Oil futures traded near unchanged Friday, pausing after a rally in the previous session that saw Brent crude, the global benchmark, post its highest close in nearly three years.
West Texas Intermediate crude for November delivery
the U.S. benchmark, was off 22 cents, or 0.3%, at $73.08 a barrel on the New York Mercantile Exchange, after finishing Thursday at its highest since July.
the most actively traded contract, was down 13 cents, or 0.2%, at $76.33 a barrel. November Brent on Thursday posted the highest front-month finish since Oct. 29, 2018.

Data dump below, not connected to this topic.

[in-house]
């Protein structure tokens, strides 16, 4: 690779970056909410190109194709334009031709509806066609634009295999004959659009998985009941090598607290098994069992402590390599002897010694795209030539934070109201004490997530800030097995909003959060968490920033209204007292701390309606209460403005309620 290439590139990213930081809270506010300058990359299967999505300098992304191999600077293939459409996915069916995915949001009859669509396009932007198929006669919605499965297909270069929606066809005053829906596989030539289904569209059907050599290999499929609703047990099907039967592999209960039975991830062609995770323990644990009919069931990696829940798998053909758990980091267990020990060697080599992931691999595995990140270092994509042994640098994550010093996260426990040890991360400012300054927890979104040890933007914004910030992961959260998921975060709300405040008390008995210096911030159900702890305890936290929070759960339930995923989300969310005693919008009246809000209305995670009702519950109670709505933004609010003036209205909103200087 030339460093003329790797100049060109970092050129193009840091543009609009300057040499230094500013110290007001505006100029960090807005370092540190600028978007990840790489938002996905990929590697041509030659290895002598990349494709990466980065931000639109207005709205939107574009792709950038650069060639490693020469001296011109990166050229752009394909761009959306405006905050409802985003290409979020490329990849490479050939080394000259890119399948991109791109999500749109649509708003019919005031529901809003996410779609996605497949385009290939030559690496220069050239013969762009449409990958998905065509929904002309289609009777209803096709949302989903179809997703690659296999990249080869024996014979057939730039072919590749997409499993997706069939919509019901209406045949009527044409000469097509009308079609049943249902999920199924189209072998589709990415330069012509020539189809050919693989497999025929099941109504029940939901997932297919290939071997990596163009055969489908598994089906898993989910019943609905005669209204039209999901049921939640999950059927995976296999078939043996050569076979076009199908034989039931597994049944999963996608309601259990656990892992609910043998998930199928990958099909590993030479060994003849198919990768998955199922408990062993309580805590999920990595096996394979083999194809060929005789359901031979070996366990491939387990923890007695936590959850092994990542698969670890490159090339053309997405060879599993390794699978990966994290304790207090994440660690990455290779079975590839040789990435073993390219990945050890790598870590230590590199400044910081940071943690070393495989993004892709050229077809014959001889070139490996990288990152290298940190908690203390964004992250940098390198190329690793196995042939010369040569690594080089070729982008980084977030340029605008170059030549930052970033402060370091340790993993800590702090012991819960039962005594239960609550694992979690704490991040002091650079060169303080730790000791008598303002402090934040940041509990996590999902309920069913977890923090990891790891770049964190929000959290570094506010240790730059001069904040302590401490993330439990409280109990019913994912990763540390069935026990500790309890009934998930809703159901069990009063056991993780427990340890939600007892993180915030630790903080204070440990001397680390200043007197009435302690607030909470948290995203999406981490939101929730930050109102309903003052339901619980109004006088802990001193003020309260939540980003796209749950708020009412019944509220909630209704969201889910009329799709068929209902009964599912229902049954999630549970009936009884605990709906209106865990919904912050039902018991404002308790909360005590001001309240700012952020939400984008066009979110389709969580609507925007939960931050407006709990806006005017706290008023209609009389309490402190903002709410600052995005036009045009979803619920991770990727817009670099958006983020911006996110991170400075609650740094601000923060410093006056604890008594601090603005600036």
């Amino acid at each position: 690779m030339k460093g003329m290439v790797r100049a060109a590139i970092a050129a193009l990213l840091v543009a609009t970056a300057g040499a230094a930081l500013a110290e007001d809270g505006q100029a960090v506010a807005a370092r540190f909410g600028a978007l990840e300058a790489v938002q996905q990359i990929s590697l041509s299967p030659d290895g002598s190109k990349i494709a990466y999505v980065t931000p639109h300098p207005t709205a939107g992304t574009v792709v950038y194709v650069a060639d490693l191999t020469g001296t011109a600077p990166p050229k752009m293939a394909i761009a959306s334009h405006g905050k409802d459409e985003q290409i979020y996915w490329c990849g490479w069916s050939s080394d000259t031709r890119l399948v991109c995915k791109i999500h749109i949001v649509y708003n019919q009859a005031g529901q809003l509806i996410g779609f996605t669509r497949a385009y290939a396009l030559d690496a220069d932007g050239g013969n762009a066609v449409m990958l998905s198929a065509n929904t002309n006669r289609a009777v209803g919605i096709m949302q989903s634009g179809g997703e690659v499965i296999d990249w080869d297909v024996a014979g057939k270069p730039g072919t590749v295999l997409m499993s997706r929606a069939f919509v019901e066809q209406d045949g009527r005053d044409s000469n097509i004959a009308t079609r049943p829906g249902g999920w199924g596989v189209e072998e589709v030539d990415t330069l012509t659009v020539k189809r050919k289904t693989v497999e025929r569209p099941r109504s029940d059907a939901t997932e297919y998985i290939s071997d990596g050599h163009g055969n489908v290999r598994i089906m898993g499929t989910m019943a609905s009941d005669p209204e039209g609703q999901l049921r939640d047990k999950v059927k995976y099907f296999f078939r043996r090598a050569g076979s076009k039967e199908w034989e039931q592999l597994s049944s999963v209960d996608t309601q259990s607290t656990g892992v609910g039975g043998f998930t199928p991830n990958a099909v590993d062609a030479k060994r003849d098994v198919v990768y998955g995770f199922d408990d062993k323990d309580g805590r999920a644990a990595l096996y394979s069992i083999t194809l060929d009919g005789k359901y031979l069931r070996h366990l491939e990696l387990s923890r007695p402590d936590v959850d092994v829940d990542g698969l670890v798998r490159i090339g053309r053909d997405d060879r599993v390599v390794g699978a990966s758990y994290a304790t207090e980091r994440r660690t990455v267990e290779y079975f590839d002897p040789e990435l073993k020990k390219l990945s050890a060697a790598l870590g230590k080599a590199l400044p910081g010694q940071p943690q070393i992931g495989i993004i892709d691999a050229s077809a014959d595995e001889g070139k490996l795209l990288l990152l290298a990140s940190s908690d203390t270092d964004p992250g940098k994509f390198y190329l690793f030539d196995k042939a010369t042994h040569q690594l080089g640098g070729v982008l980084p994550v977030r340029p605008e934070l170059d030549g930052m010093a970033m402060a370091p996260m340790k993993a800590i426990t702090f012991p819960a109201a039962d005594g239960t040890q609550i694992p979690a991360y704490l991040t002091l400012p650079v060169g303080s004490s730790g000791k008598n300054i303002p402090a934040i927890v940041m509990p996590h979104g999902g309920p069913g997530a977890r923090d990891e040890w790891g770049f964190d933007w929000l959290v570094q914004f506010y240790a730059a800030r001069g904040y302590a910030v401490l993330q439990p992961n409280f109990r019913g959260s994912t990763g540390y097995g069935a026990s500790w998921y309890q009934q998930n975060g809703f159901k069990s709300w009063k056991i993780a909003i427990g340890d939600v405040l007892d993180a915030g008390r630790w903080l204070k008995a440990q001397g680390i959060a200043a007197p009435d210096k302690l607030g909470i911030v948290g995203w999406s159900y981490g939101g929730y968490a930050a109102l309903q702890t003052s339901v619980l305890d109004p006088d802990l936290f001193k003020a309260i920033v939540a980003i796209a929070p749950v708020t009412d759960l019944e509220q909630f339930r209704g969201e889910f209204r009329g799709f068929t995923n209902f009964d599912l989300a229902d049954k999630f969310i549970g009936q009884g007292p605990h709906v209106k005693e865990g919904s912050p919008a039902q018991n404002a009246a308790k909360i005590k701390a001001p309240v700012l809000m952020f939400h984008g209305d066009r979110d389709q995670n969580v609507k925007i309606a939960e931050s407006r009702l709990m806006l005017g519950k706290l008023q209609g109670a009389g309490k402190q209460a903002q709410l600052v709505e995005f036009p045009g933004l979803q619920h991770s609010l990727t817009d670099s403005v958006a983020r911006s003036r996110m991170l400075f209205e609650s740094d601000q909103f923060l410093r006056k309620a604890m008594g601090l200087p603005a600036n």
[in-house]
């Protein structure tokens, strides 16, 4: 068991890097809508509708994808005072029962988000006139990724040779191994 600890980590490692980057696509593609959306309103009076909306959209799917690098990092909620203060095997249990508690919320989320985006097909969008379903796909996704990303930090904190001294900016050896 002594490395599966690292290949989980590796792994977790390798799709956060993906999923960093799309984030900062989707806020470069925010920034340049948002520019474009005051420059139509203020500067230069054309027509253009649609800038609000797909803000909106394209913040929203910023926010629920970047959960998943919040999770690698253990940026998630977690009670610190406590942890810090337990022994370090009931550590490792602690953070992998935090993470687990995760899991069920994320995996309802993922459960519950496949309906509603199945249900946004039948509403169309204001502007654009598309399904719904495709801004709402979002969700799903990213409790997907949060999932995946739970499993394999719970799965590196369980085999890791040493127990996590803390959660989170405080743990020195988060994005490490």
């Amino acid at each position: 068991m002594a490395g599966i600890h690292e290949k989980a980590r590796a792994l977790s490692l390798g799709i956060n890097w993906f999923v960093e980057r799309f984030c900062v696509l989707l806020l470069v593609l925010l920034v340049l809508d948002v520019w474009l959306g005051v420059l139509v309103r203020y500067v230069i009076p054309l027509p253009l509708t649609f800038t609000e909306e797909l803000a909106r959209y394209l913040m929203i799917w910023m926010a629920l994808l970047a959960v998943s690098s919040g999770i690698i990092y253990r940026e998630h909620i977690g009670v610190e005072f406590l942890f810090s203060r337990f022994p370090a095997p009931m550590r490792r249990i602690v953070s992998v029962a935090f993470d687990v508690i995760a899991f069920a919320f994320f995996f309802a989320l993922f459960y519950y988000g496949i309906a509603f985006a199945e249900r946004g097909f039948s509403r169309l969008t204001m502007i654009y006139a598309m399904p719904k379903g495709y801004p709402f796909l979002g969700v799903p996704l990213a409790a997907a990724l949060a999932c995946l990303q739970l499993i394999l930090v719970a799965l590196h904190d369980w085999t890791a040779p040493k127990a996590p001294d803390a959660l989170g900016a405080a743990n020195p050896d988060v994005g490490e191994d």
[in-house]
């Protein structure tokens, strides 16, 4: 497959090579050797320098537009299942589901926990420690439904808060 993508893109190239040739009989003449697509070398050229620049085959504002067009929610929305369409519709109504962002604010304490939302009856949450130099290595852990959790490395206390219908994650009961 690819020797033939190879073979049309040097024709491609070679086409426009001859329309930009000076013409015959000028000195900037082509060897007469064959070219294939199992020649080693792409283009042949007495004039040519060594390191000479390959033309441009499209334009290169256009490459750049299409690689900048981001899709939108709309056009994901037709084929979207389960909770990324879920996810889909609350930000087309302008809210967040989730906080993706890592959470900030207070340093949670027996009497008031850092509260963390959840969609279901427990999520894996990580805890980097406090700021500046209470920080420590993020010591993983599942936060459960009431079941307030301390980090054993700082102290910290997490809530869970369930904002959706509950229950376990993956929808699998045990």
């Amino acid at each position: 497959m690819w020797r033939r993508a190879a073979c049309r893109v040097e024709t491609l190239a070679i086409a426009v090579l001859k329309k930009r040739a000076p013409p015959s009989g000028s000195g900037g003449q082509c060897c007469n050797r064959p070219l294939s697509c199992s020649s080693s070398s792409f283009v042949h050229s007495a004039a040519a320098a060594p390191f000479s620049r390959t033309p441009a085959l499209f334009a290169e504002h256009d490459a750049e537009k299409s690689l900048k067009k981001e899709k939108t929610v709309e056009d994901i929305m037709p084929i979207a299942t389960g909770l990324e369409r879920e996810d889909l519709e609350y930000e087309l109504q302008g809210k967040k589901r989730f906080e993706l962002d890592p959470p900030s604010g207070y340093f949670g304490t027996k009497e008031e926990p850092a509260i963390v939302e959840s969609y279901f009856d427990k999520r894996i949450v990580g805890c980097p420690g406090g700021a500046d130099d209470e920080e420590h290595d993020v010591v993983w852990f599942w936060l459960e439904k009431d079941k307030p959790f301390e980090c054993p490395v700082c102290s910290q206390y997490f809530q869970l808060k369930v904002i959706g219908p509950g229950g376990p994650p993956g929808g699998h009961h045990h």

“The price rise is being facilitated by limited supply (production outages in the Gulf of Mexico, lower OPEC+ production than agreed) coupled with robust demand, causing the oil market to tighten noticeably,” said Carsten Fritsch, analyst at Commerzbank, in a note.
The Bureau of Safety and Environmental Enforcement on Thursday estimated that 16.2% of U.S. Gulf oil production, or around 294,414 barrels a day, remained shut in after Ida made landfall on the Louisiana coast on Aug. 29. Meanwhile, refinery activity has rebounded more quickly than production, analysts noted.
Reuters earlier this week reported that members of the Organization of the Petroleum Exporting Countries and its allies, known as OPEC+, have struggled to boost production after agreeing to begin further easing output curbs starting in August.